Bushaw asked what downtown looked like. He was told businesses left after the 2018 tornado and the 2020 derecho. The construction on State Street was also said to be impacting the downtown. Ladehoff replied the State Street construction is taking so long because the entire stretch of the road had to be gutted, with sewer and water lines removed.

“Main Street is next,” he said. “State Street will be open before Main Street starts. It could be the fall of 2024 before we get going on Main Street. It could be the spring of 2025.”

However, Ladehoff added that new businesses are moving in, and the Marshalltown Area Chamber of Commerce is devoting a lot of work to attract them. He is confident downtown is on its way back up but said the process will be messy.

“The thing about this funding is, regardless of the constraints of Marshalltown and Marshall County, with this new federal funding, we can go beyond what our current ability is,” Bushaw said. “There’s more opportunity than there was last year, even six months ago. We understand the struggles and we’re here to find out where these resources are to tap to fix these problems. We have an opportunity to do more.”

Also in attendance were Dorie Tammen of the Historical Society of Marshall County and Rep. Sue Cahill (D-Marshalltown). Both spoke about the Marshalltown Public Library and the loss of $200,000 in funding, which might cause a closure of the library two days per week. Tammen said the library is a jewel of the entire state.

“This goes into the bigger items on the list of ‘How do we get funding for things we want, things we need in our community?'” Cahill asked.

She added that she feels for the Marshalltown City Council members because they will have to decide whether or not to return the $200,000 to the library or use it for other needs.

“We’re at that point (where) everyone I’ve talked to wants their taxes to go down,” Cahill said. “But that comes at an expense. When our state taxes go down, those services previously provided for get pushed to the city, county, school district, community college, and they often then have to raise their levy fees. For me, it’s kind of a wash. You have to pay one way or another.”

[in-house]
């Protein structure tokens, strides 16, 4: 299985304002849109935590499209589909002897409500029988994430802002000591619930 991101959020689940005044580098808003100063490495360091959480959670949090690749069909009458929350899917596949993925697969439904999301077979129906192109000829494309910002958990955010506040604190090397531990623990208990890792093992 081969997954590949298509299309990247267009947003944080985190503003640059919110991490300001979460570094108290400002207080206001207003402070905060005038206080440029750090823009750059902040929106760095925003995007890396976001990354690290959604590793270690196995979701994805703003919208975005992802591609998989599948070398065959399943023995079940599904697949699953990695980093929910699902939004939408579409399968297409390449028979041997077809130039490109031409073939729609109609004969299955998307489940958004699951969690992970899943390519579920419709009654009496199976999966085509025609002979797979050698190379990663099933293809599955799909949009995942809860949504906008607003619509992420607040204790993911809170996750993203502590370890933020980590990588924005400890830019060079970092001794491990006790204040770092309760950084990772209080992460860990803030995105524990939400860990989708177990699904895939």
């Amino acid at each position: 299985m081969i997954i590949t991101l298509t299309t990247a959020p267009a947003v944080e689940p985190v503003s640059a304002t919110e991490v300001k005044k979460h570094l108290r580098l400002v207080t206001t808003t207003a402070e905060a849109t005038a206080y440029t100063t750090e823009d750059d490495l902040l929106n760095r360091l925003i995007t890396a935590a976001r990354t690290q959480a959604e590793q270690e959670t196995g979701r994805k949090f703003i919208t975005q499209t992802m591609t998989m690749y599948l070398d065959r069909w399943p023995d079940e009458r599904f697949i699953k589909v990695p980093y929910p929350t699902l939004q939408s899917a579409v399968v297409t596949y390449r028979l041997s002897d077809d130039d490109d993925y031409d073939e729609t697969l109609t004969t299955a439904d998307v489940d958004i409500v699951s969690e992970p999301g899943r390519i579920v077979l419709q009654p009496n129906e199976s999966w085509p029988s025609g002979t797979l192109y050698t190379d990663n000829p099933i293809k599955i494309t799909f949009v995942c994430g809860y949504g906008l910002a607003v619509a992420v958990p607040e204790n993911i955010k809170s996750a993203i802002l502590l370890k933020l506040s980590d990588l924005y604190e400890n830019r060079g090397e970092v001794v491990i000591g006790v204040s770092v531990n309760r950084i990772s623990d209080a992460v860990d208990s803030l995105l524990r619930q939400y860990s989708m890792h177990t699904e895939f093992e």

Bushaw asked who was frustrated about the library closing a couple days per week, and a number of people in attendance raised their hands.

“There’s some opportunities where we can circumvent the state,” he said. “There’s grant opportunities we can apply for.”

All of the problems led the discussion to the population. The flat population growth of Marshall County is the result of all the issues addressed at the meeting. Bushaw asked if there were enough good paying jobs in the area, and he was told there either are none or that the people with the good jobs do not live here.

“How are we going to incentivize businesses to come and people to come if we don’t meet these intrinsic needs of people in the county?” he asked. “These funds will offer that opportunity if we work together.”

Bushaw closed the meeting by asking how many people want to actually do something to change the situation for the better. He said they want to identify people who want to zero in on the problems.

“Hopefully we can dig through the $6 trillion in funding and find out what we can tap,” he said. “We will be following up. This isn’t our only stop in Marshall County.”

Additional hosts of the meeting were the Iowa Federation of Labor and the AFL-CIO.

Contact Lana Bradstream at 641-753-6611 ext. 210 or lbradstream@timesrepublican.com.


Today's breaking news and more in your inbox

I'm interested in (please check all that apply)
Are you a paying subscriber to the newspaper? *

Starting at $4.38/week.

Subscribe Today